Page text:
4 Amazing Norfolk coastlines

4 Amazing Norfolk coastlines

11 April 2019

Having lived in Norwich all my life I am lucky enough to be just 25 minutes to my nearest coastal town, and with over 90 miles of beaches in Norfolk it’s hard to pick my favourites.

There is plenty of variation in the coastlines, from sandy beaches, pine walks, marshland, clifftops, pleasure beaches and piers - if you’re feeling adventurous you can even jet-ski and wind surf!

Here are my top 4 Norfolk Beaches that are not to be missed.

Wells-Next-The-Sea

First on my list of must see’s is Wells-next-the-Sea, a quaint harbour town named after the fresh water springs that once came up through the glacial chalk of this stretch of coast.

The most recognisable part of this seaside town are the 200+ multicolour beach huts that can be seen for miles lining the promenade, perfect to walk past and admire the different designs - however, to buy they cost around £50,000!

This part of North Norfolk forms a section of the largest coastal nature reserve in England and Wales. It is a prime location for birdwatching, as the reserve is a haven for bitterns and terns, oyster catchers, avocets and marsh harriers.

A favourite past time of mine, and of any Norfolk child, is crabbing. Although the most famous coast here for this is Cromer, Wells-next-the-Sea comes in a close second. The perfect spot to crab can be found at the harbour, it looks out towards the sea over salt marshes and if you’re lucky, you might even spot the seals whilst you hunt for crustaceans.

Want to increase your chances of catching a crustaceans? Pop a net at the end of your line and add a small bit of bacon, the crabs go mad for the salty bait!

Runton

Between Sheringham and Cromer sits West and East Runton, less known for their beaches but more for their cliffs, they are a host for finding fossils. The most famous of which was discovered in 1990, the ‘West Runton elephant’. This was, and still is, the most complete example of a steppe mammoth skeleton ever found in the world. The first bone that was discovered was the pelvic bone which is on display in Norwich Castle Museum.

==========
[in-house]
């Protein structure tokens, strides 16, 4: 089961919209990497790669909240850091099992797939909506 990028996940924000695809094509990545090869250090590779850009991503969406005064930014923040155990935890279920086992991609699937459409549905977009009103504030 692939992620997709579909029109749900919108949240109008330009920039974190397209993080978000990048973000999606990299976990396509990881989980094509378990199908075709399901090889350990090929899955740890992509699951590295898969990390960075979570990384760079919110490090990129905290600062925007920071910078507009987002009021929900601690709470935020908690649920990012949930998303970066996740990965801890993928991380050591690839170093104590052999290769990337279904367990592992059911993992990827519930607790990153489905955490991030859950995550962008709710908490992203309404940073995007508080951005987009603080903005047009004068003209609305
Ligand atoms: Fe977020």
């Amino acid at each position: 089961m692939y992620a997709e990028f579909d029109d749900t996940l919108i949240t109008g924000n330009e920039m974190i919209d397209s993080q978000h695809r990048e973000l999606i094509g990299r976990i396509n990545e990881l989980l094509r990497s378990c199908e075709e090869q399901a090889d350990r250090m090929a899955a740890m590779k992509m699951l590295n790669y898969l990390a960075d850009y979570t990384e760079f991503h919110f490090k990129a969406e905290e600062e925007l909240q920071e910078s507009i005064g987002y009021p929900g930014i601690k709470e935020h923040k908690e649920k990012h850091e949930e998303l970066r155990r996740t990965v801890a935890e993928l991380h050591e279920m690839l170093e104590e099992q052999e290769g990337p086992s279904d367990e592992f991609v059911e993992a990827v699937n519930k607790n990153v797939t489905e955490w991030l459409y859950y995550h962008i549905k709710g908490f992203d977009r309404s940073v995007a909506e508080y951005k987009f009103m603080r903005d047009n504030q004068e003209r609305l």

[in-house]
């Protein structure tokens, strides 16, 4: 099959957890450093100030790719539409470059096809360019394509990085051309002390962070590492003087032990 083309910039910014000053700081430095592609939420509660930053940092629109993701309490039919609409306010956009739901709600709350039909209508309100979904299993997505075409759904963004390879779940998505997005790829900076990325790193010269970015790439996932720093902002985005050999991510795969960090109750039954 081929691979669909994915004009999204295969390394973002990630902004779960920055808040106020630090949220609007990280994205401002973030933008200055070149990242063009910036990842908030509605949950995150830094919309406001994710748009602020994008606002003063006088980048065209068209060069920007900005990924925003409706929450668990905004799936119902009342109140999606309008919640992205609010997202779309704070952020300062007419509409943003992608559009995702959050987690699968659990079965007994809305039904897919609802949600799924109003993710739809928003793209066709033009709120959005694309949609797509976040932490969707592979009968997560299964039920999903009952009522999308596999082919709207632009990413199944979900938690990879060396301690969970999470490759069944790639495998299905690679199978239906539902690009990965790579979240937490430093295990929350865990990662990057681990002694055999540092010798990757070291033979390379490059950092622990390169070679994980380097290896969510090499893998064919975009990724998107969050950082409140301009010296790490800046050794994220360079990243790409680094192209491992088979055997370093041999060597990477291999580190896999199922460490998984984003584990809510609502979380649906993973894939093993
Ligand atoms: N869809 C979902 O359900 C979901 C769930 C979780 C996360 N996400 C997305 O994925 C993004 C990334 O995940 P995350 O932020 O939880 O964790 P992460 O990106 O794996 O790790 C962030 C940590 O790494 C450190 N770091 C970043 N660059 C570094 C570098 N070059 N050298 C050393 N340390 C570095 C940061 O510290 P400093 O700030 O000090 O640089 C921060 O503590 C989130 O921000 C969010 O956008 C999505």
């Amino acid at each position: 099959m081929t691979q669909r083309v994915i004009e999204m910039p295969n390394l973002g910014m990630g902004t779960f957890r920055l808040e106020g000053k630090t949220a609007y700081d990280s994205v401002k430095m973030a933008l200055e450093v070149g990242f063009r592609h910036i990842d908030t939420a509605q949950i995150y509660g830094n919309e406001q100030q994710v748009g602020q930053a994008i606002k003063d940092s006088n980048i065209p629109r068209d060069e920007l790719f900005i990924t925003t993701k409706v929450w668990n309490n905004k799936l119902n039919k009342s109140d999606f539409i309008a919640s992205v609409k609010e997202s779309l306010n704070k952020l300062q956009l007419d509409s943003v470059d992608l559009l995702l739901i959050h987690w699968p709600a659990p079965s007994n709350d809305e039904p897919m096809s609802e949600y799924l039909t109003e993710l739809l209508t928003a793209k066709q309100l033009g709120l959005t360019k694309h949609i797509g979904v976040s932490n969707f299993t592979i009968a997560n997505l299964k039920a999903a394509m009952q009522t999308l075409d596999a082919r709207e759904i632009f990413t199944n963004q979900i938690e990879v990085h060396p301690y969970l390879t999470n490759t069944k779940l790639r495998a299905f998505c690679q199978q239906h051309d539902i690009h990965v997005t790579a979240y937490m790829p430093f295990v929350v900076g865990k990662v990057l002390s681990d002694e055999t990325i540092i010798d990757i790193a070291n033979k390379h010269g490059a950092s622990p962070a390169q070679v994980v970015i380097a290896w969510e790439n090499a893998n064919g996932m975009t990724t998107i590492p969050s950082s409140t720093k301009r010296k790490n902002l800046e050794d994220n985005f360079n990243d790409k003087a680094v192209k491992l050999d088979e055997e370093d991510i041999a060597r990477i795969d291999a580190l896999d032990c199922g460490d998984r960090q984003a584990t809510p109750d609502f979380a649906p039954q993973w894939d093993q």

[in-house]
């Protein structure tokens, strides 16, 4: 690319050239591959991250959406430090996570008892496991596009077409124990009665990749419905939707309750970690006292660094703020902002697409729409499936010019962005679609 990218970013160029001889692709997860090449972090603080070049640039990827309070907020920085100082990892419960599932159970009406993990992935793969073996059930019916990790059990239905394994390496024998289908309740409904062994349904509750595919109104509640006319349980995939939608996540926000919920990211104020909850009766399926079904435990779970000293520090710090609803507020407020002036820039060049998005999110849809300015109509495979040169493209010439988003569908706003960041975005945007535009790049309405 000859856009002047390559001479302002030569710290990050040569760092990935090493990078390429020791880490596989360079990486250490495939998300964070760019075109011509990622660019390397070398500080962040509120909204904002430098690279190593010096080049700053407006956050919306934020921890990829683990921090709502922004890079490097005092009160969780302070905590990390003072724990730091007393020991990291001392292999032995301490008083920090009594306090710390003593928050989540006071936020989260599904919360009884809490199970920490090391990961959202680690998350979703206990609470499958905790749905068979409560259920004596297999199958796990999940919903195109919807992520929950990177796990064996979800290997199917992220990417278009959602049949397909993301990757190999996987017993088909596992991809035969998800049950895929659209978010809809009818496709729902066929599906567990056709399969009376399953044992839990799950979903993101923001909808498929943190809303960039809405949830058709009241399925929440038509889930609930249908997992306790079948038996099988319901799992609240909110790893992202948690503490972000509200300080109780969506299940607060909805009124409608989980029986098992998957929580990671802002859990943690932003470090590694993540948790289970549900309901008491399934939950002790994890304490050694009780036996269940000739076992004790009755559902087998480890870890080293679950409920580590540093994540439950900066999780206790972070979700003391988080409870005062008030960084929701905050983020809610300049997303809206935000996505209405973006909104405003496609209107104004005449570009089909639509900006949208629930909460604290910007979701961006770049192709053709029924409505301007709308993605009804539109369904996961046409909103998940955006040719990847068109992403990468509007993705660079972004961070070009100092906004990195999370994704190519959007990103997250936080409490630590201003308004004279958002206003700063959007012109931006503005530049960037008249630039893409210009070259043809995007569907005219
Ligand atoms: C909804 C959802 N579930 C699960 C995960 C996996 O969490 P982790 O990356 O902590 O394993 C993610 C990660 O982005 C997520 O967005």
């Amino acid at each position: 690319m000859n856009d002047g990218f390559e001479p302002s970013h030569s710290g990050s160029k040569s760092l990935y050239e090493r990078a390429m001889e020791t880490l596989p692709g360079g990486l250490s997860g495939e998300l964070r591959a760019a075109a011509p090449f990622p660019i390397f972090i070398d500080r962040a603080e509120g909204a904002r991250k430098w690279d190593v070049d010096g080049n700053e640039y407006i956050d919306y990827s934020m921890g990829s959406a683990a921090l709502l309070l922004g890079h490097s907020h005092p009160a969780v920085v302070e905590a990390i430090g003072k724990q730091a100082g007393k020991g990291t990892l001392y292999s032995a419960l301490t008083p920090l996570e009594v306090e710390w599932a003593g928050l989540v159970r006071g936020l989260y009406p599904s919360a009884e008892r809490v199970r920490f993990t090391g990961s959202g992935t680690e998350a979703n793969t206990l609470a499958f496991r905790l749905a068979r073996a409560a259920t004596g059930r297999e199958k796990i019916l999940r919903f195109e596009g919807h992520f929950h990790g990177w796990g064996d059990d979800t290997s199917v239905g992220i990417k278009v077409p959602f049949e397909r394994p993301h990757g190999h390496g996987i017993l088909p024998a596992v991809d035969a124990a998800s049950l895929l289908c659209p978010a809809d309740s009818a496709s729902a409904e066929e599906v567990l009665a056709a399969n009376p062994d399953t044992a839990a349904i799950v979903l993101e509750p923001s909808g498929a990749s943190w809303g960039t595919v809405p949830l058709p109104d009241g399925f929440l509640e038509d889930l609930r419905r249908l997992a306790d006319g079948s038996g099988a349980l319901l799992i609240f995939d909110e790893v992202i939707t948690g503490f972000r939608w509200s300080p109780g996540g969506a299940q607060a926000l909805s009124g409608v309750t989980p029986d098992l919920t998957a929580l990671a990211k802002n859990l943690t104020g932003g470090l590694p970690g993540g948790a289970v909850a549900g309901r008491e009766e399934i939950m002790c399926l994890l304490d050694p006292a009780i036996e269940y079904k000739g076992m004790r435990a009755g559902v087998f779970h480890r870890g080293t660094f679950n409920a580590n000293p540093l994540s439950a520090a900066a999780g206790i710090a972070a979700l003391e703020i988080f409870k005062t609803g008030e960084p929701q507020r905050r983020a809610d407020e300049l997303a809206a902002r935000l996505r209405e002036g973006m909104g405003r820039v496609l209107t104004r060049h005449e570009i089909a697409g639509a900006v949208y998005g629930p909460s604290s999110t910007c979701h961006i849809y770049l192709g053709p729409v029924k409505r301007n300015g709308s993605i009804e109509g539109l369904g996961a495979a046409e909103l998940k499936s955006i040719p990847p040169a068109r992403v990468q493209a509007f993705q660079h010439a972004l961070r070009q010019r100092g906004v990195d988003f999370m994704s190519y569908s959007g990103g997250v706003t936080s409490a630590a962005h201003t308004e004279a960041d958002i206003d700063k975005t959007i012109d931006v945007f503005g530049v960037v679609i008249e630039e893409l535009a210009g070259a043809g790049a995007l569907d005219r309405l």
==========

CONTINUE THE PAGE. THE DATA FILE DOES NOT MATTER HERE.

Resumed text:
The beaches here are perfect for the more quiet beach lover, my advice is to wait until low tide then take a walk along the shore to admire the views that go on for as far as the eye can see.

Sheringham

Sheringham is your traditional seaside town, it was once an old fishing village and that heritage is still evident today. Here you will only find a shingle beach, but the giant rocks that form the sea defence make for a beautiful view from the main promenade. Once the tide goes out small wells of water appear hosting all sorts of small sea creatures, making it the perfect place for a spot of rock-pooling.

 If you wander further east or west of the beach, the rocks disappear and you are left with smaller pebbles and shingle which makes it a much more pleasurable walk.

Every year Sheringham links with Holt to host a 1940’s weekend. The forties weekend started life as a celebration of the role the railways played in the Second World War, from transporting troops to taking more than three million evacuees to their temporary homes. Now events range from music and dancing to ration book trails, a pigeon race and military vehicle parades.

Cromer

Cromer beach is much like the other beaches in Norfolk, offering visitors a traditional fisherman feel. Here the quaint charm of seaside life is in full throw, if you are around in the late morning you might see the fishermen returning with their crab catch of the day. Head to one of the local restaurants to try the famous Cromer crab.

This seaside resort was popular in the Victorian ages and throughout its town there are still architectural delights to be seen. At the beach you will find a small funfair on the promenade, a museum and lifeboat station, however, Cromer is most recognised for the iconic pier with its pavilion theatre.


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